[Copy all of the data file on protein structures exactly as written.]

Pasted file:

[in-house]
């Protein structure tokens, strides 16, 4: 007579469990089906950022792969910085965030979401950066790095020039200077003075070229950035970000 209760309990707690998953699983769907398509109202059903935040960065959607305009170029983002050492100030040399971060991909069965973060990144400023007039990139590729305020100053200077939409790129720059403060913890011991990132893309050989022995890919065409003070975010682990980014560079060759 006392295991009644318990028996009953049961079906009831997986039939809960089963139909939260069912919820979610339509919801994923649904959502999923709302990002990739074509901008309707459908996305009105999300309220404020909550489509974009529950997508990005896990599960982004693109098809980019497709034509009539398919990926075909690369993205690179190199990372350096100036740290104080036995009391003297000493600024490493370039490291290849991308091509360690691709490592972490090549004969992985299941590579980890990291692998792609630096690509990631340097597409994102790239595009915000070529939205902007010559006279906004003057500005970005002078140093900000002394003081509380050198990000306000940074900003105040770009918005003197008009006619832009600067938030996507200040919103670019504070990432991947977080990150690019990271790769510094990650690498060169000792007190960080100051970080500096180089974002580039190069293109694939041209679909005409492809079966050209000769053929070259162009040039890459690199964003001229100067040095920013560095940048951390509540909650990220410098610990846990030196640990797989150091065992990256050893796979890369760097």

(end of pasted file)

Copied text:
[in-house]
């Protein structure tokens, strides 16, 4: 007579469990089906950022792969910085965030979401950066790095020039200077003075070229950035970000 209760309990707690998953699983769907398509109202059903935040960065959607305009170029983002050492100030040399971060991909069965973060990144400023007039990139590729305020100053200077939409790129720059403060913890011991990132893309050989022995890919065409003070975010682990980014560079060759 006392295991009644318990028996009953049961079906009831997986039939809960089963139909939260069912919820979610339509919801994923649904959502999923709302990002990739074509901008309707459908996305009105999300309220404020909550489509974009529950997508990005896990599960982004693109098809980019497709034509009539398919990926075909690369993205690179190199990372350096100036740290104080036995009391003297000493600024490493370039490291290849991308091509360690691709490592972490090549004969992985299941590579980890990291692998792609630096690509990631340097597409994102790239595009915000070529939205902007010559006279906004003057500005970005002078140093900000002394003081509380050198990000306000940074900003105040770009918005003197008009006619832009600067938030996507200040919103670019504070990432991947977080990150690019990271790769510094990650690498060169000792007190960080100051970080500096180089974002580039190069293109694939041209679909005409492809079966050209000769053929070259162009040039890459690199964003001229100067040095920013560095940048951390509540909650990220410098610990846990030196640990797989150091065992990256050893796979890369760097």